Lateral deformation and defect resistance of compacted silica glass: Quantification of the scratching hardness of brittle glasses

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dc.identifier.uri http://dx.doi.org/10.15488/2622
dc.identifier.uri http://www.repo.uni-hannover.de/handle/123456789/2648
dc.contributor.author Sawamura, Shigeki
dc.contributor.author Limbach, René
dc.contributor.author Behrens, Harald
dc.contributor.author Wondraczek, Lothar
dc.date.accessioned 2018-01-19T10:57:50Z
dc.date.available 2018-01-19T10:57:50Z
dc.date.issued 2018
dc.identifier.citation Sawamura, S.; Limbach, R.; Behrens, H.; Wondraczek, L.: Lateral deformation and defect resistance of compacted silica glass: Quantification of the scratching hardness of brittle glasses. In: Journal of Non-Crystalline Solids 481 (2018), S. 503-511. DOI: https://doi.org/10.1016/j.jnoncrysol.2017.11.035
dc.description.abstract Human interaction with multimedia devices occurs predominantly over inorganic glass surfaces. Scratch-induced damage is a primary limitation in the suitability of brittle glasses for this purpose. However, neither truly quantitative data nor a topo-chemical understanding of the underlying deformation process which would allow for the development of improved materials is presently available. Here, we present lateral nano-indentation experiments for determining the work of deformation which is involved in the process of glass scratching. Using a series of hot-compressed vitreous silica with mild degrees of structural densification, we derive relations between quantitative scratch hardness and the underlying glass structure. We show that Young's modulus provides a clear rational for the observed variations in scratching hardness. In the specific case of silica, the energy needed to generate a certain scratch volume corresponds to roughly one tenth of Young's modulus. This relationship formally indicates that only about one tenth of the bonds which are involved in the deformation process are broken in its course. However, comparison with a more complex glass material with a certain fraction of two dimensional structural units and a strong ability for topological adaption to local stress clearly indicates a deviation from this behavior. This opens a pathway to topo-chemical engineering of scratch-resistant glasses. eng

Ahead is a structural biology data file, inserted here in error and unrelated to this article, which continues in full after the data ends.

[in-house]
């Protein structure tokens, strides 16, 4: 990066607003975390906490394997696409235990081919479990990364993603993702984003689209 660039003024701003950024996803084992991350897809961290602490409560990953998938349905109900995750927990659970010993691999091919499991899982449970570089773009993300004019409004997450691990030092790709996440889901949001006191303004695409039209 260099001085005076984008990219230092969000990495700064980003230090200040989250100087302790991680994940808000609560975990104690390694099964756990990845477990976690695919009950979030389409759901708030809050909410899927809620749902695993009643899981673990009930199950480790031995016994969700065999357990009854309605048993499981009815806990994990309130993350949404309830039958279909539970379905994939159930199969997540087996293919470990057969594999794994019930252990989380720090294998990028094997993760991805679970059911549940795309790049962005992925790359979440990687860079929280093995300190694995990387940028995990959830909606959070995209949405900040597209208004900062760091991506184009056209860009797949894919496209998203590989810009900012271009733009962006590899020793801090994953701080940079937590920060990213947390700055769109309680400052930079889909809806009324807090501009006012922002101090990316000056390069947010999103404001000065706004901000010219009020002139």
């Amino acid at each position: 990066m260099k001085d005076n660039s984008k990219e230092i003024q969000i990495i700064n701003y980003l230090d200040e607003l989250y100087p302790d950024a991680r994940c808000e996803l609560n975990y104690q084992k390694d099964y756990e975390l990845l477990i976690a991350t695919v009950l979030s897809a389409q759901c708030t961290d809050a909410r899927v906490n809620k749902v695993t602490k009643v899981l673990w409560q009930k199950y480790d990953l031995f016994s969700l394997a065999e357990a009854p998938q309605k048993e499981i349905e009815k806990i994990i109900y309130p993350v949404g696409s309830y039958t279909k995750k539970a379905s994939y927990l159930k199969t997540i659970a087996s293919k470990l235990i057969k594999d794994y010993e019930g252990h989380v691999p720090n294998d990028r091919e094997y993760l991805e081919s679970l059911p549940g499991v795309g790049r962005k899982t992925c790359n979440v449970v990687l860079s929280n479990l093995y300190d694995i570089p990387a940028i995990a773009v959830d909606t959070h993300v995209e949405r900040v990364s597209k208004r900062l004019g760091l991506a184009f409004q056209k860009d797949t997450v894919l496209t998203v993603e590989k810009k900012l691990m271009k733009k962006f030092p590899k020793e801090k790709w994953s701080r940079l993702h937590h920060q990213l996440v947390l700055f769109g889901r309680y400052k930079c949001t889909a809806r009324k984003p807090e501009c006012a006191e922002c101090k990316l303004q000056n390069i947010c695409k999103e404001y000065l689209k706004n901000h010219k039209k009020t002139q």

dc.language.iso eng
dc.publisher Amsterdam : Elsevier
dc.relation.ispartofseries Journal of Non-Crystalline Solids 481 (2018)
dc.rights CC BY 4.0 Unported
dc.rights.uri https://creativecommons.org/licenses/by/4.0/
dc.subject Glass eng
dc.subject Scratch hardness eng
dc.subject Scratch resistance eng
dc.subject Silica eng
dc.subject Deformation eng
dc.subject Elastic moduli eng
dc.subject Fused silica eng
dc.subject Hardness eng
dc.subject Silica eng
dc.subject Deformation process eng
dc.subject Human interactions eng
dc.subject Lateral deformation eng
dc.subject Multimedia device eng
dc.subject Quantitative data eng
dc.subject Scratch hardness eng
dc.subject Scratch resistance eng
dc.subject Work of deformation eng
dc.subject Glass eng
dc.subject.ddc 620 | Ingenieurwissenschaften und Maschinenbau ger
dc.title Lateral deformation and defect resistance of compacted silica glass: Quantification of the scratching hardness of brittle glasses
dc.type article
dc.type Text
dc.relation.issn 00223093
dc.relation.doi https://doi.org/10.1016/j.jnoncrysol.2017.11.035
dc.bibliographicCitation.volume 481
dc.bibliographicCitation.firstPage 503
dc.bibliographicCitation.lastPage 511
dc.description.version publishedVersion
tib.accessRights frei zug�nglich


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